hort.net Seasonal photo, (c) 2006 Christopher P. Lindsey, All Rights Reserved: do not copy
articles | gallery of plants | blog | tech blog | plant profiles | patents | mailing lists | top stories | links | shorturl service | tom clothier's archive0
Gallery of Plants
Tech Blog
Plant Profiles
Mailing Lists
    Search ALL lists
    Search help
    Subscription info
Top Stories
sHORTurl service
Tom Clothier's Archive
 Top Stories
New Trillium species discovered

Disease could hit Britain's trees hard

Ten of the best snowdrop cultivars

Plant protein database helps identify plant gene functions

Dendroclimatologists record history through trees

Potato beetle could be thwarted through gene manipulation

Hawaii expands coffee farm quarantine

Study explains flower petal loss

RSS story archive

Re: what to do?

I had seen this question before but without real experience, didn't want to comment.
  As a gardener, seems the most prize plantings are always the one that get hurt. (of course, I always live by Murphy's law)
My best luck has always been to move or change things very early in the
spring..... before they break dormancy. When everyone wakes up, in a new
place or a new condition, survival rate is the best... at least here.
(which has never stopped me from moving something in the heat of summer
on a whim)

I am not sure just how far this cherry tree vs the JM is, but it sounds
like you will be changing more than light around it. The temps of the
ground will be changing since the lamium won't be there. It might also
change the routing of water as well. Trees use allot of water too and
without the cherry tree it may lead to a too moist condition.

  All speculation on my part, so.....hopefully someone that really knows will reply.

Kitty <kmrsy@comcast.net> wrote:
  I've got too much shade and I'm thinking of removing a Yoshino Cherry that I
planted too close to the house. This would, of course, ruin the Lamium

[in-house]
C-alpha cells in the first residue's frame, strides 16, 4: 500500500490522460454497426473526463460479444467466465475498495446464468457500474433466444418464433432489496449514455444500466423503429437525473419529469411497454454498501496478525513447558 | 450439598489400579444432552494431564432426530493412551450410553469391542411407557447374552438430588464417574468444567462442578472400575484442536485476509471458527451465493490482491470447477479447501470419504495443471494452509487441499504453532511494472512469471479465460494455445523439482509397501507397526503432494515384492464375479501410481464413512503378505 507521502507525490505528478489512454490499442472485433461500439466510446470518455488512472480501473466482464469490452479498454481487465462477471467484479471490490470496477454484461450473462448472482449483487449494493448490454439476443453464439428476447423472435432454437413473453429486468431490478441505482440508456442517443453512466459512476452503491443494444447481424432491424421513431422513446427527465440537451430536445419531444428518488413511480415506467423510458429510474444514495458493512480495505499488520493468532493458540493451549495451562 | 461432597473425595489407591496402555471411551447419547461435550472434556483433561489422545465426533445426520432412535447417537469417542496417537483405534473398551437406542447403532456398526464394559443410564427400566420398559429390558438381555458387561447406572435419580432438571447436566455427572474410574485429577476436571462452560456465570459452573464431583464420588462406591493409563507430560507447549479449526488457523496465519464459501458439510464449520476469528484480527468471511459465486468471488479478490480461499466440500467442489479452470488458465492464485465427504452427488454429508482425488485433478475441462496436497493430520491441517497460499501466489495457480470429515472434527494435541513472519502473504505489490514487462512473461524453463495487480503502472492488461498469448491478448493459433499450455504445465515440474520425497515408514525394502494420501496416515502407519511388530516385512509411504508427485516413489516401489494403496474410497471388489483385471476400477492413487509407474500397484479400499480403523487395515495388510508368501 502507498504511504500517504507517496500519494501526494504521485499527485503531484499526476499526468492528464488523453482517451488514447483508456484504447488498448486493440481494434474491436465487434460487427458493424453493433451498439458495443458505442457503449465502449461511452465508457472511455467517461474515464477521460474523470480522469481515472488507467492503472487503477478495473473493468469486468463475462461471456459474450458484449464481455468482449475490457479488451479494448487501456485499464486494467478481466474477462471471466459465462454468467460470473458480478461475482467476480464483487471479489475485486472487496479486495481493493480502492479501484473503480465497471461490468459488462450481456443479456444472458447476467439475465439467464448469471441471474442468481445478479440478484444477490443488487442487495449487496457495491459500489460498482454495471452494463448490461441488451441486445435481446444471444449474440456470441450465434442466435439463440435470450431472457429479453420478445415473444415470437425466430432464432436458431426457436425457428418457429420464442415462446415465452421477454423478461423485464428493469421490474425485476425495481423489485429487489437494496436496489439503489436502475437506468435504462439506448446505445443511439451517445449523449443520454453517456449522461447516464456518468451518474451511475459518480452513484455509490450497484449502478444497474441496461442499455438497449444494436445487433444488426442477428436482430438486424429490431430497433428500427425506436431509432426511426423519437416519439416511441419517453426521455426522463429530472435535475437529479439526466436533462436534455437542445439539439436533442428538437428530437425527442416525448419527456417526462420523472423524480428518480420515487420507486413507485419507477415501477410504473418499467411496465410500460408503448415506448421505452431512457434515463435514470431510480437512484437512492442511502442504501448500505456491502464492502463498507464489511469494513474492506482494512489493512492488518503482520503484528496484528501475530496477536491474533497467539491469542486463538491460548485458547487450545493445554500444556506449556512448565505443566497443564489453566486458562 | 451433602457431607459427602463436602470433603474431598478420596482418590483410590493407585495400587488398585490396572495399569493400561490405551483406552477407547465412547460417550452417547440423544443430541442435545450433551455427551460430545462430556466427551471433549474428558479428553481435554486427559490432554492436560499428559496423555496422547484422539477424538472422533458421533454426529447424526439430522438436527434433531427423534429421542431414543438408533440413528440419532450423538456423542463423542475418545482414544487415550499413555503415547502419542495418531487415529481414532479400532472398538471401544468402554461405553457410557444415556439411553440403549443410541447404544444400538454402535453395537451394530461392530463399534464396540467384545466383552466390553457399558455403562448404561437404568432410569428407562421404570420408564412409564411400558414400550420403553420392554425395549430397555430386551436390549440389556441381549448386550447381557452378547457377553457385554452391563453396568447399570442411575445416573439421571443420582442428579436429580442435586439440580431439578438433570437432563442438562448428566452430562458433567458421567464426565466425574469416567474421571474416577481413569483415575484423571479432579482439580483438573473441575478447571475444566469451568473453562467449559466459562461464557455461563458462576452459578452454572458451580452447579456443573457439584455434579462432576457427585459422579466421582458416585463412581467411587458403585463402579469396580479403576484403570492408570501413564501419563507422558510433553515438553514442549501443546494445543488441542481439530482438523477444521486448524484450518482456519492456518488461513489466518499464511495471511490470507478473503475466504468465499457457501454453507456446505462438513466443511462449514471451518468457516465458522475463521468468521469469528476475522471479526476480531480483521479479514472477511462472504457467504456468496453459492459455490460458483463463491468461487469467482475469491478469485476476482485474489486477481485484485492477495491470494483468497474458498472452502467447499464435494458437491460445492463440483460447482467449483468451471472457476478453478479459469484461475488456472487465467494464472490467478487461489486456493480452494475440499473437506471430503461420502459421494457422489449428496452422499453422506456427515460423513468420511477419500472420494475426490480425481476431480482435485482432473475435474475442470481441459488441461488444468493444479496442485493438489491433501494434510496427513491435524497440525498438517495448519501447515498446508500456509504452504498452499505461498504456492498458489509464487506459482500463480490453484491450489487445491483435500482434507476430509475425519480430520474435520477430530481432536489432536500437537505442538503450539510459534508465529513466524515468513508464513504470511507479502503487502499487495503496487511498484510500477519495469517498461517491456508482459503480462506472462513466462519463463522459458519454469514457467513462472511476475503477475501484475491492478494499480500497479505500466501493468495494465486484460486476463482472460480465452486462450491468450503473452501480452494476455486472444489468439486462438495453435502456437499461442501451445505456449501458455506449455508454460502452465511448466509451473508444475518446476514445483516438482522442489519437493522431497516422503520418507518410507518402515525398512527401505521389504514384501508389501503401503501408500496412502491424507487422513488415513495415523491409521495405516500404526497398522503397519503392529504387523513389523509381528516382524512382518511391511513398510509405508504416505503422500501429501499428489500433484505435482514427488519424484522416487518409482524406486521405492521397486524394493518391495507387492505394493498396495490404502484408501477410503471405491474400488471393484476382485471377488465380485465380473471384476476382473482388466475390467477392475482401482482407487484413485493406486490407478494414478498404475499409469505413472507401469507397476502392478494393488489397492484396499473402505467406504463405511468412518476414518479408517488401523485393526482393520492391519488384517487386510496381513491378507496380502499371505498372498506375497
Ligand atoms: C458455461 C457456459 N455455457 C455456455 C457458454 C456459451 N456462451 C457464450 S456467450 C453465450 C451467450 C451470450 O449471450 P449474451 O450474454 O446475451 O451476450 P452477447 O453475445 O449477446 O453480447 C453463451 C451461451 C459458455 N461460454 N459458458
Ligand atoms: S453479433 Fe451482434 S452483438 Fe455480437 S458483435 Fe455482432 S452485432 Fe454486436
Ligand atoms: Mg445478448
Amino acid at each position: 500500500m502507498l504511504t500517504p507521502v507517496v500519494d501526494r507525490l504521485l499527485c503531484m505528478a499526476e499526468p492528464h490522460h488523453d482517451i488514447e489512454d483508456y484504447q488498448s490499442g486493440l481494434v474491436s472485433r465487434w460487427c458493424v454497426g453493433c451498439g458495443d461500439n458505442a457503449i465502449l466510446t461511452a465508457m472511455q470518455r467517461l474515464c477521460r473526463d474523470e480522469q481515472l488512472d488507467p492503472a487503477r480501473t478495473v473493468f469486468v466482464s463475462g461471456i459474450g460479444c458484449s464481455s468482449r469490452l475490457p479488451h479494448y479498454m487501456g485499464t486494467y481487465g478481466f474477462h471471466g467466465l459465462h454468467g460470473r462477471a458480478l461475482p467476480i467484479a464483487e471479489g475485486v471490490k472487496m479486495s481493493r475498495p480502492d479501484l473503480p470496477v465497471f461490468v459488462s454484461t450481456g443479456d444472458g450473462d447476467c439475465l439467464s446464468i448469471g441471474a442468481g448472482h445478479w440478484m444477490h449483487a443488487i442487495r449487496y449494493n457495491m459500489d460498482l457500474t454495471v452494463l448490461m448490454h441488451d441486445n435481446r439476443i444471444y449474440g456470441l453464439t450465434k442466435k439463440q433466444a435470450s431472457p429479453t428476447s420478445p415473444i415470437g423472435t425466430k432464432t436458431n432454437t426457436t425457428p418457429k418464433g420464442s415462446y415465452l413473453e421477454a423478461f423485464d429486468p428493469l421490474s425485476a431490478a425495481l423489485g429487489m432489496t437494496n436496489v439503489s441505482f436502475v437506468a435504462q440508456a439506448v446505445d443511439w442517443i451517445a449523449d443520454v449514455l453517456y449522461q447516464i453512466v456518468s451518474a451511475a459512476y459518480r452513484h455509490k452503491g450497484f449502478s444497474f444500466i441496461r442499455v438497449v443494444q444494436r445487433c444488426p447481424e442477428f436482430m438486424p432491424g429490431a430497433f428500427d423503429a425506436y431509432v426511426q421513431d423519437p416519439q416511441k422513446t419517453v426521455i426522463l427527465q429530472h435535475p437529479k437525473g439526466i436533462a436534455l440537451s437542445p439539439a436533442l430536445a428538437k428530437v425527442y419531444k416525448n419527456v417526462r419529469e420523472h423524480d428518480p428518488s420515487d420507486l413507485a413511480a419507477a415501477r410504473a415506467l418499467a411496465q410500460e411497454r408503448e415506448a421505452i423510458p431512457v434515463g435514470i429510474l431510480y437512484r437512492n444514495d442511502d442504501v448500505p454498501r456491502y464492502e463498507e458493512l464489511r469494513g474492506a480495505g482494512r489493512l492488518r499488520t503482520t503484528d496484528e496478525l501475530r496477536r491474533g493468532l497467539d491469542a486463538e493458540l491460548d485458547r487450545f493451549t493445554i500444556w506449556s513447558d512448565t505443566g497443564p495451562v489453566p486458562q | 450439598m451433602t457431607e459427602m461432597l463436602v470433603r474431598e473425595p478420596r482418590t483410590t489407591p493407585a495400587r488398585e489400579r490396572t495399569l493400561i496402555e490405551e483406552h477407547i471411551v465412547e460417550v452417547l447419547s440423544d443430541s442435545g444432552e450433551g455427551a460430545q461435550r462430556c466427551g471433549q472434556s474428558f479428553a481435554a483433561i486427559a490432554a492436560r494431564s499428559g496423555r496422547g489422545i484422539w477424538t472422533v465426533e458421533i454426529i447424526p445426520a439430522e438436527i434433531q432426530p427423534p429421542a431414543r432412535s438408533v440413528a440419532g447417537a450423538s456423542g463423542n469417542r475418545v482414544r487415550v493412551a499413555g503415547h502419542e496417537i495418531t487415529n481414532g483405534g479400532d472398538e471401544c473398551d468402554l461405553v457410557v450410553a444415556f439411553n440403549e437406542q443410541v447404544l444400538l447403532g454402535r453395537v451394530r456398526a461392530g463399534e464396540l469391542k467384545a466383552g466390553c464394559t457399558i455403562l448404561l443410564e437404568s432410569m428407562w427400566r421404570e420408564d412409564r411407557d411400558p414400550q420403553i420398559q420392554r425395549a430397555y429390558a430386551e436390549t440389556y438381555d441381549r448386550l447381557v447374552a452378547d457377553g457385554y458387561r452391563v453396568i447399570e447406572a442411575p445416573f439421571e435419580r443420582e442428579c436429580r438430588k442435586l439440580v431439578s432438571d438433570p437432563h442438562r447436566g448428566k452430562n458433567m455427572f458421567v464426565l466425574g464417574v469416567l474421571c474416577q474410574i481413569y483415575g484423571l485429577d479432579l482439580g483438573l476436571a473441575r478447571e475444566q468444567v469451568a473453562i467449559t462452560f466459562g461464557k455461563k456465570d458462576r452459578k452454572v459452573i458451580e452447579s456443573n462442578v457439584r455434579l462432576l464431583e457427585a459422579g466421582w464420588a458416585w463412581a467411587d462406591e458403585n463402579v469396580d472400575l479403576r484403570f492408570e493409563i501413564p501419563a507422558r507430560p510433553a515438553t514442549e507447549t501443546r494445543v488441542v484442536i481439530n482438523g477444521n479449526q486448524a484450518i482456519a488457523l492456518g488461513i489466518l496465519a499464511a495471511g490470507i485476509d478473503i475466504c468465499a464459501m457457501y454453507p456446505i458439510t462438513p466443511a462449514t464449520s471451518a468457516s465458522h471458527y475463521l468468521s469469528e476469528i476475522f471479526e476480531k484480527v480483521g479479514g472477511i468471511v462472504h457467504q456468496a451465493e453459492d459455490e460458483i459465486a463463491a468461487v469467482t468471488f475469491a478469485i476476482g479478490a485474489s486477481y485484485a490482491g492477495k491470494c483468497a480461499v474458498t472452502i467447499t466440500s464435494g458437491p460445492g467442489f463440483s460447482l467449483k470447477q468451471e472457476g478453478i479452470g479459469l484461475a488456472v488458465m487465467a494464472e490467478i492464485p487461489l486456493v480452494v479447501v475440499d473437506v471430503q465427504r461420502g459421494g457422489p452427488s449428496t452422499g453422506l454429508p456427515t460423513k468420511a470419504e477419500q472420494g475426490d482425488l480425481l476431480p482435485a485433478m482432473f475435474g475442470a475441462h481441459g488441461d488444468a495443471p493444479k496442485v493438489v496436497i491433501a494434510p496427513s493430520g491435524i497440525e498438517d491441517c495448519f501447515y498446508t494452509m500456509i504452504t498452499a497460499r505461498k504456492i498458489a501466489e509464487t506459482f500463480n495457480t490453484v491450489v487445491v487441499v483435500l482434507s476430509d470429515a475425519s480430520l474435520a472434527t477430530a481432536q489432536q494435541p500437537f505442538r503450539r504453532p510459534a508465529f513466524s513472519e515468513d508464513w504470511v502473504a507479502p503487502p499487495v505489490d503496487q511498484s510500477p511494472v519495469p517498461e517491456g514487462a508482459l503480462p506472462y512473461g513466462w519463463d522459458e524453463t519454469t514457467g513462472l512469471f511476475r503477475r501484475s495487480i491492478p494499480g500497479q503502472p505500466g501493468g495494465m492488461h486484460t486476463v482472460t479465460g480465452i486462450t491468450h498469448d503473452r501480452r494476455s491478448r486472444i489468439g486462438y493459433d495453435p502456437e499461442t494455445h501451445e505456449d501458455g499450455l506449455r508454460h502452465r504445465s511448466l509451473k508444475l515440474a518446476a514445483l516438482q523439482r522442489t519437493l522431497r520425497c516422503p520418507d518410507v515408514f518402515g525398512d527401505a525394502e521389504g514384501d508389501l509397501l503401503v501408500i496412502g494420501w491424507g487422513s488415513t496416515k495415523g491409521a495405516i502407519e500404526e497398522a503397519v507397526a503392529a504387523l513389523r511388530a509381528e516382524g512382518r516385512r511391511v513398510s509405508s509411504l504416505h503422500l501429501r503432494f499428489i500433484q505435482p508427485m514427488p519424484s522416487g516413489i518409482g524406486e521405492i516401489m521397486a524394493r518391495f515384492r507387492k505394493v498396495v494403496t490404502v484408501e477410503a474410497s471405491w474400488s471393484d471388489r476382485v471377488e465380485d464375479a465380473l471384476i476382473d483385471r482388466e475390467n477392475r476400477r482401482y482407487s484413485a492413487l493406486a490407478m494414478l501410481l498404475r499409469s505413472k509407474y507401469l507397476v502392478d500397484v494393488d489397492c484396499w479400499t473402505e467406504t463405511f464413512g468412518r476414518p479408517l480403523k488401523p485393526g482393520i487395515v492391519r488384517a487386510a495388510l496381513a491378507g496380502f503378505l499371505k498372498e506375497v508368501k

groundcover, but I can move that to another spot. What I'm really concerned
about is a Japanese Maple 'Orangeola' that's planted under it. It would
still have shady protection from a nearby Norway maple and redbud, but...
A couple of years ago I had a Viburnum that wasn't performing well due to
too much shade, so I moved it. When I did, the Syringa 'Jessie' next to it
died. Nothing to do with roots; it seemed as though taking out the vibe
changed its exposure, protection. Fortunately I had taken 2 cuttings from
the lilac before moving the vibe, and one little one is doing well.

I can't take cuttings of Orangeola, they aren't successful and, besides, it
has taken years for it to get to this substantial size. I am worried that
removing the cherry would alter the conditions and the precious maple would
croak. In the other example, the vibe survived. I moved it in fall. Do
you think it was the timing? Would 'O' stand a better chance if the cherry
comes out in spring?

Was it all coincidence? Am I stewing over nothing?

neIN, Zone 5 

To sign-off this list, send email to majordomo@hort.net with the

To sign-off this list, send email to majordomo@hort.net with the

Other Mailing lists | Author Index | Date Index | Subject Index | Thread Index

 © 1995-2017 Mallorn Computing, Inc.All Rights Reserved.
Our Privacy Statement